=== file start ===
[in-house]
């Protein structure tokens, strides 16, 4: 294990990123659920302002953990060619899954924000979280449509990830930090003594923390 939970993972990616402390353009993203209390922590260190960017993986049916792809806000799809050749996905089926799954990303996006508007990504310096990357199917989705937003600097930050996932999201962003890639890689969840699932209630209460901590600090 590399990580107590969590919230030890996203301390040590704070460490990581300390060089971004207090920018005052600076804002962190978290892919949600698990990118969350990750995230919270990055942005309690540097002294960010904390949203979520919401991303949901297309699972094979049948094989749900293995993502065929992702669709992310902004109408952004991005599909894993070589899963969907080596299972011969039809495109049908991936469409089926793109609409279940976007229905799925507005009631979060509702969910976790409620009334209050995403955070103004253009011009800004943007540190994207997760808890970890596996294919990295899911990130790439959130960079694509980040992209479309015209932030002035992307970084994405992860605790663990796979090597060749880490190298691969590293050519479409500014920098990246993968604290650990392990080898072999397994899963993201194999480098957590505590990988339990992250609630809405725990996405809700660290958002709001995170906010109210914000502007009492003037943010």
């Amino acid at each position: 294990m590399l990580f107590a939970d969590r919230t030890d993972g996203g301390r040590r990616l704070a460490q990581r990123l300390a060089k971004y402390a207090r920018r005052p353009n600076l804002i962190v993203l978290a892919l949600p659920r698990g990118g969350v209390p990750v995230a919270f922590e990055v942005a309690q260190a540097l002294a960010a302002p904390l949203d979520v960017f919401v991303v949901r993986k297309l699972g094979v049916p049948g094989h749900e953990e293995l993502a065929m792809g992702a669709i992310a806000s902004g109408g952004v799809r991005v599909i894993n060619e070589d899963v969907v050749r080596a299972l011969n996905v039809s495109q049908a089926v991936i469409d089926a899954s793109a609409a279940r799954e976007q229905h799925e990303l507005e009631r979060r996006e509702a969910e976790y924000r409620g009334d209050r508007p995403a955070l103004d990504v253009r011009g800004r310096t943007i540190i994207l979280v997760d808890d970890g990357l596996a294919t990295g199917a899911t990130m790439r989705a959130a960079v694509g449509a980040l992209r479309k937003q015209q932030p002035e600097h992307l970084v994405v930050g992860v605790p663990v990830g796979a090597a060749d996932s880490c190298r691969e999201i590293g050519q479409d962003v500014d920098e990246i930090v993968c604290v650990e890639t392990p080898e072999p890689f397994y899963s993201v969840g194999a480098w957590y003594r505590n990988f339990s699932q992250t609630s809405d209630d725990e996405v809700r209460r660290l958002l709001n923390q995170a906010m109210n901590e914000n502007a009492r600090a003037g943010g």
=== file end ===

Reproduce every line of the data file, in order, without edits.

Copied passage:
[in-house]
């Protein structure tokens, strides 16, 4: 294990990123659920302002953990060619899954924000979280449509990830930090003594923390 939970993972990616402390353009993203209390922590260190960017993986049916792809806000799809050749996905089926799954990303996006508007990504310096990357199917989705937003600097930050996932999201962003890639890689969840699932209630209460901590600090 590399990580107590969590919230030890996203301390040590704070460490990581300390060089971004207090920018005052600076804002962190978290892919949600698990990118969350990750995230919270990055942005309690540097002294960010904390949203979520919401991303949901297309699972094979049948094989749900293995993502065929992702669709992310902004109408952004991005599909894993070589899963969907080596299972011969039809495109049908991936469409089926793109609409279940976007229905799925507005009631979060509702969910976790409620009334209050995403955070103004253009011009800004943007540190994207997760808890970890596996294919990295899911990130790439959130960079694509980040992209479309015209932030002035992307970084994405992860605790663990796979090597060749880490190298691969590293050519479409500014920098990246993968604290650990392990080898072999397994899963993201194999480098957590505590990988339990992250609630809405725990996405809700660290958002709001995170906010109210914000502007009492003037943010």
């Amino acid at each position: 294990m590399l990580f107590a939970d969590r919230t030890d993972g996203g301390r040590r990616l704070a460490q990581r990123l300390a060089k971004y402390a207090r920018r005052p353009n600076l804002i962190v993203l978290a892919l949600p659920r698990g990118g969350v209390p990750v995230a919270f922590e990055v942005a309690q260190a540097l002294a960010a302002p904390l949203d979520v960017f919401v991303v949901r993986k297309l699972g094979v049916p049948g094989h749900e953990e293995l993502a065929m792809g992702a669709i992310a806000s902004g109408g952004v799809r991005v599909i894993n060619e070589d899963v969907v050749r080596a299972l011969n996905v039809s495109q049908a089926v991936i469409d089926a899954s793109a609409a279940r799954e976007q229905h799925e990303l507005e009631r979060r996006e509702a969910e976790y924000r409620g009334d209050r508007p995403a955070l103004d990504v253009r011009g800004r310096t943007i540190i994207l979280v997760d808890d970890g990357l596996a294919t990295g199917a899911t990130m790439r989705a959130a960079v694509g449509a980040l992209r479309k937003q015209q932030p002035e600097h992307l970084v994405v930050g992860v605790p663990v990830g796979a090597a060749d996932s880490c190298r691969e999201i590293g050519q479409d962003v500014d920098e990246i930090v993968c604290v650990e890639t392990p080898e072999p890689f397994y899963s993201v969840g194999a480098w957590y003594r505590n990988f339990s699932q992250t609630s809405d209630d725990e996405v809700r209460r660290l958002l709001n923390q995170a906010m109210n901590e914000n502007a009492r600090a003037g943010g």